The strain history at T72SEQP6 from FEA showed a consistence with the blowing test (Figure 12b). The onset of the increase of diameter was found at 1.3 s in FEA, which was in accordance with the pressure supply in the blowing test. During the inflating process, the maximum hoop strain rate was observed to be 4.5 s−1 (FEA) and 4.2 s−1 (test) respectively, which behaved higher than that in the SIM process (of 3.0 s−1). By FEA, the increase of hoop strain rate was attributed to a more elevated effective hoop stress (of 8 MPa) than that (of 5 MPa) in the SIM process by the initial higher uniaxial stretch before inflation, which implicated the role of axial stretch in activating the blowing process.
The stress–strain relationship in the SEQ process (T72SEQP6) was captured by the FEA simulation, indicating a crossing point of hoop and axial stress–strain response that existed in the blowing test (Figure 12c). The FEA simulation indicated an initial higher hoop stress than axial stress within a strain level of 1.0, which was attributed to the secondary hoop stretch by the delayed pressure supply in the SEQ process. The secondary effect lasted until the hoop and axial strain reached an equivalent level of 1.0, when the hoop inflation started to dominate the deformation. By FEA, the crossing point suggested the transition to the secondary axial stretch by showing a steeper axial stress–strain relationship beyond the strain of 1.0.
At a high temperature level of 77 °C (T77SEQP6), the effect from sequence of operation was investigated by FEA simulation (Figure 13). The simulation result showed an extended initial axial stretch by a continuous decrease of diameter before 1.0 s (Figure 13a). This tendency remained in FEA until after 1.4 s, whilst there was an early partial inflation observed in the blowing test. In FEA, a weak separation between the virtual rod and cap was found at 1.8 s by a small distance compared to the SIM process (T77SIMP6). The corresponding testing result showed a straight blown tube (at 1.8 s), where the ‘banana’-shaped tube-forming process in the SIM process was avoided. The comparison indicated the capability of FEA in predicting the tendency, but not in a precise way.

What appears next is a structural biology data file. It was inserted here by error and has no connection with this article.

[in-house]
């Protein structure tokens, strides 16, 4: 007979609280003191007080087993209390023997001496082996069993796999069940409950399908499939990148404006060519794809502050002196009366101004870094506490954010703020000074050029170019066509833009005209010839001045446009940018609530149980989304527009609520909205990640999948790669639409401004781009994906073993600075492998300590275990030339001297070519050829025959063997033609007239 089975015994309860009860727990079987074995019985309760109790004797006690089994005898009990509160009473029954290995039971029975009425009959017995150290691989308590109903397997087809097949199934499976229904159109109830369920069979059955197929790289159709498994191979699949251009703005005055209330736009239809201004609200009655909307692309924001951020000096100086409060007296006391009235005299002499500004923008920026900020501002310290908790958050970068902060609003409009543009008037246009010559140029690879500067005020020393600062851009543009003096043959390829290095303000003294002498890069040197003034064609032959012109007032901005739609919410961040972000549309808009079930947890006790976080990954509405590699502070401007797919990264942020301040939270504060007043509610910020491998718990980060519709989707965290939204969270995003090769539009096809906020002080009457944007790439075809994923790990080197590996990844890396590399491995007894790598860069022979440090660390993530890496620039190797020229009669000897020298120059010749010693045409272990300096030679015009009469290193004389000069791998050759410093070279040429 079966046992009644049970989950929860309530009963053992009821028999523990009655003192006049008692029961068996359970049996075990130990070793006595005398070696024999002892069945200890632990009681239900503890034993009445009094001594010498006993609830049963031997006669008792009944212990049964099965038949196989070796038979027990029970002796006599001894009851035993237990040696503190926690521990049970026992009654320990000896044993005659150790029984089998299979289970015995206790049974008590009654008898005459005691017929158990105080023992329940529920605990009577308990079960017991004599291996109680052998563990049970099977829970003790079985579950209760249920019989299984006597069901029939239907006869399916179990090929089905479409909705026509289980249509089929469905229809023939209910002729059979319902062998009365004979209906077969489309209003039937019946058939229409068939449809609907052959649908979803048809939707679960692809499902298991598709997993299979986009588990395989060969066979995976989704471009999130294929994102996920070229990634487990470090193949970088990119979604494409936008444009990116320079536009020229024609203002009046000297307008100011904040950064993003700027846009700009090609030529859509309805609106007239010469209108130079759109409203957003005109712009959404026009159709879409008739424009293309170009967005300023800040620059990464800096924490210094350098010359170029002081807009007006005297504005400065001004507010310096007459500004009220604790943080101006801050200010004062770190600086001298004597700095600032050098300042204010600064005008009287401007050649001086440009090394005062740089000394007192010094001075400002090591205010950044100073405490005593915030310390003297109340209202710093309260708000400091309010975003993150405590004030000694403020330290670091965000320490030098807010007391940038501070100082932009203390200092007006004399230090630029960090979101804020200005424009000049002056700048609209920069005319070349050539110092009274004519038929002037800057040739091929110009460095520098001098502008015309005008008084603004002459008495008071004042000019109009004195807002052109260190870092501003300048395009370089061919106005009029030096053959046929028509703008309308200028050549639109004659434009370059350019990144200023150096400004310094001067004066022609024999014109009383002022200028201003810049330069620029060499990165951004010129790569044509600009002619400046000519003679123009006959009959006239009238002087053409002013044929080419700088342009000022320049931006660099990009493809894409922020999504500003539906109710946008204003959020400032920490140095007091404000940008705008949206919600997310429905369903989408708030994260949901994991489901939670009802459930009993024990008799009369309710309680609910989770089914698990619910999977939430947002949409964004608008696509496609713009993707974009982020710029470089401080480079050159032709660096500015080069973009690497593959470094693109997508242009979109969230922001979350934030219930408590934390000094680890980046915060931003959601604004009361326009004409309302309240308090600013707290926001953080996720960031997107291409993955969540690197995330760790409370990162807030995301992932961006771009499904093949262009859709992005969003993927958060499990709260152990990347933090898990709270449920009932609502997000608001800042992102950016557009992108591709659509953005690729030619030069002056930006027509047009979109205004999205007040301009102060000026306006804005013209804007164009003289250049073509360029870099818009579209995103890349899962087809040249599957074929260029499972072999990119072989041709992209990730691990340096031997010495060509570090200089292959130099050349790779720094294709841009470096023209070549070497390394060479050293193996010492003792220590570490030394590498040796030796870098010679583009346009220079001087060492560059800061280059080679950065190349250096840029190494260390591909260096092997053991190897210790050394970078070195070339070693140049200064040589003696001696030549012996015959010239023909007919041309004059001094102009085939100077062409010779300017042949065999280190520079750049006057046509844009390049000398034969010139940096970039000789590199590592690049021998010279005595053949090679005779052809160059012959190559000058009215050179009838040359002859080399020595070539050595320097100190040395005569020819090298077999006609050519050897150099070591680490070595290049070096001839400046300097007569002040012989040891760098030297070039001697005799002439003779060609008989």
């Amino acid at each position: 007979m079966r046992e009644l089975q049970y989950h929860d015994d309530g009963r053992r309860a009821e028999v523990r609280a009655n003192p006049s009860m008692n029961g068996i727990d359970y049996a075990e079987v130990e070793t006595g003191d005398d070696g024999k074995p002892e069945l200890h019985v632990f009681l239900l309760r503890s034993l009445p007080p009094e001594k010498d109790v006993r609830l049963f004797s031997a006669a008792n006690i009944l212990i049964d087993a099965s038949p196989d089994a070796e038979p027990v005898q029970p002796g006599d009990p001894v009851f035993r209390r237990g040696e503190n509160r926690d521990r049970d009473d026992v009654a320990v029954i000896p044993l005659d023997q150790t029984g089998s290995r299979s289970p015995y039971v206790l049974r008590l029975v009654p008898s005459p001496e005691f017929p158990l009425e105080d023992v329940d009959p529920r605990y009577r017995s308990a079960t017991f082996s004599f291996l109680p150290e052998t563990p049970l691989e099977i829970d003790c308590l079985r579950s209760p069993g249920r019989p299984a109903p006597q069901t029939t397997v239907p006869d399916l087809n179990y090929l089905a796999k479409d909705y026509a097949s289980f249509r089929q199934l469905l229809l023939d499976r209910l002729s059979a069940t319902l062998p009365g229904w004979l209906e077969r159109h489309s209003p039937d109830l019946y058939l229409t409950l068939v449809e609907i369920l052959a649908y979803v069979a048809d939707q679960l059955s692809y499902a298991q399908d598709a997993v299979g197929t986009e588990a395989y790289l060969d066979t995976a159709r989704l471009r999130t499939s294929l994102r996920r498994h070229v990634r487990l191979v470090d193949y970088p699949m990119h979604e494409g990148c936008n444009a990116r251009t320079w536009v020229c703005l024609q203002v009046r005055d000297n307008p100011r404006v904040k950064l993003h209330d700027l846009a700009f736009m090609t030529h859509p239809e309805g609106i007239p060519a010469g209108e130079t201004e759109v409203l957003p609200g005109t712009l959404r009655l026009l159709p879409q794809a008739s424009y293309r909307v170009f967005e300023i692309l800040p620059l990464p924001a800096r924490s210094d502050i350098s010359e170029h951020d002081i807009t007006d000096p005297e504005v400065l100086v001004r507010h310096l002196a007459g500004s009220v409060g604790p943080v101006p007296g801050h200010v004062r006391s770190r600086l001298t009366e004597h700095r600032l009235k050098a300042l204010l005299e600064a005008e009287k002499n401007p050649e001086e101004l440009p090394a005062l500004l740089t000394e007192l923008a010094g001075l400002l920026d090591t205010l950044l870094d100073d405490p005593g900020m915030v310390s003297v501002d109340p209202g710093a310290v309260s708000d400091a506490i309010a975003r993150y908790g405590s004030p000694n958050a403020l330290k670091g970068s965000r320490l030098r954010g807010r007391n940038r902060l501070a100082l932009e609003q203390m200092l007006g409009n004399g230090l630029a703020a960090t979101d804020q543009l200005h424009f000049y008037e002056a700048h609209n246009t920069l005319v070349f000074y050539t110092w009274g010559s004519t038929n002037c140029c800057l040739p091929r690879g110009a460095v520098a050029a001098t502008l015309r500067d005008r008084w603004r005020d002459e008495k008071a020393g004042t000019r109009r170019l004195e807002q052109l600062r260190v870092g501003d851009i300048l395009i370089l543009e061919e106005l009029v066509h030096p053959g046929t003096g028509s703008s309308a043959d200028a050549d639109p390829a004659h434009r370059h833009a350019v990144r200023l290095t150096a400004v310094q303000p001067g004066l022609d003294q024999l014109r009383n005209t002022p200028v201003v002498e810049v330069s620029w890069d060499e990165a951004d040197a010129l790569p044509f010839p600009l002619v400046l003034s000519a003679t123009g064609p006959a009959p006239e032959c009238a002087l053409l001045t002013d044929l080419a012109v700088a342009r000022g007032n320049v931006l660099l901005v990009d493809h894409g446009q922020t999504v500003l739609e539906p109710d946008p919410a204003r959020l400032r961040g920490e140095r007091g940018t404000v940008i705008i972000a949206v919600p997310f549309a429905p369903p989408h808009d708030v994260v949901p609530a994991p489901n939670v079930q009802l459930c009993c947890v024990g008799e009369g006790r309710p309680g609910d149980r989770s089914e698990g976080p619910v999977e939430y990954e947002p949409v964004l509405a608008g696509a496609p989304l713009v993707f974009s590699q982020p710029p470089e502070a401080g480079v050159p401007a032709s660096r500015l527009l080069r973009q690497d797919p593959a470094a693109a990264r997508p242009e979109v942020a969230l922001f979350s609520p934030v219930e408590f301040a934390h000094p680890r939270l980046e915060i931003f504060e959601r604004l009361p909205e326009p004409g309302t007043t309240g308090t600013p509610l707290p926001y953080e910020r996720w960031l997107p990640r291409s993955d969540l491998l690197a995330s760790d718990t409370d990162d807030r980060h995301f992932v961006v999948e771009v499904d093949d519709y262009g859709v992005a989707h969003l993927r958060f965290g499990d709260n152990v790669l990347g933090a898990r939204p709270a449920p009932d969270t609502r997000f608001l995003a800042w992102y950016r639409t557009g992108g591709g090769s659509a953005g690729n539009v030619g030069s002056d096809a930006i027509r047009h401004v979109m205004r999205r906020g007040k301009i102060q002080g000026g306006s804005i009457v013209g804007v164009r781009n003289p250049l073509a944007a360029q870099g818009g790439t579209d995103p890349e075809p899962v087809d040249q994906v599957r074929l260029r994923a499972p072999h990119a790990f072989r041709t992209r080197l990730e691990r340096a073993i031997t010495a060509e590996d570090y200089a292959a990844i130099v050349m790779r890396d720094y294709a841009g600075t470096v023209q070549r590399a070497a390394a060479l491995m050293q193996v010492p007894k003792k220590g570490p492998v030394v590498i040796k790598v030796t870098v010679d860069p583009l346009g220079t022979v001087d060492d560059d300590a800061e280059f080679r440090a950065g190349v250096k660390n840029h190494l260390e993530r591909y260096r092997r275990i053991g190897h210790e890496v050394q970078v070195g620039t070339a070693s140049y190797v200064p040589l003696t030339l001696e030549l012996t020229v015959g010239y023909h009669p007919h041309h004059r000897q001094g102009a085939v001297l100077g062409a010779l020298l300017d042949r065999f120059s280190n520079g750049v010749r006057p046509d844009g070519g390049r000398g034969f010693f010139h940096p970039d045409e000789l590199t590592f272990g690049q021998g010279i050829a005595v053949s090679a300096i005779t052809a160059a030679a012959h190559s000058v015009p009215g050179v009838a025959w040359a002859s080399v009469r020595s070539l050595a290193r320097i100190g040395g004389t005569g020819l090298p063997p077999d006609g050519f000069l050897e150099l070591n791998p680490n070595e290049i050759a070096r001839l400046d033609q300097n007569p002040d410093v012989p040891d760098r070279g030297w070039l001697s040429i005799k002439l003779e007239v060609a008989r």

By the strain history (T77SEQP6), a good agreement between FEA and blowing test was observed (Figure 13b). A better prediction of the overall strain evolution was displayed by FEA in contrast to its performance in the SIM process (T77SIMP6). A linear increase of axial strain at a rate of 0.4 s−1 was displayed by FEA before 1.5 s. The maximum hoop strain rate during inflation was found to be 26.2 s−1 (FEA) and 16.8 s−1 (test), respectively. A lower axial and hoop strain beyond rapid inflation was indicated in FEA, whilst the deviation with the blowing test was improved due to the weakened creeping effect by the delayed pressure supply.
Similar to the SIM process (T77SIMP6), the FEA simulation in the SEQ process (T77SEQP6) showed a consistent stress–strain relationship with the result from the blowing test (Figure 13c). Compared to the SEQ process at 72 °C, a similar crossing point between hoop and axial stress was displayed at a strain of 0.8 in both the FEA and blowing test, indicating a transition of the secondary effect from the initial secondary hoop stretch (before inflation) to the secondary axial stretch (beyond inflation). This behaviour was very poor in the SIM process within a strain of 0.2 (T77SIMP6), which implied that the manipulation of operation sequence by delaying the pressure supply can help prevent the curve-shaped products, highlighting the need of predicting the deformation behaviour by FEA.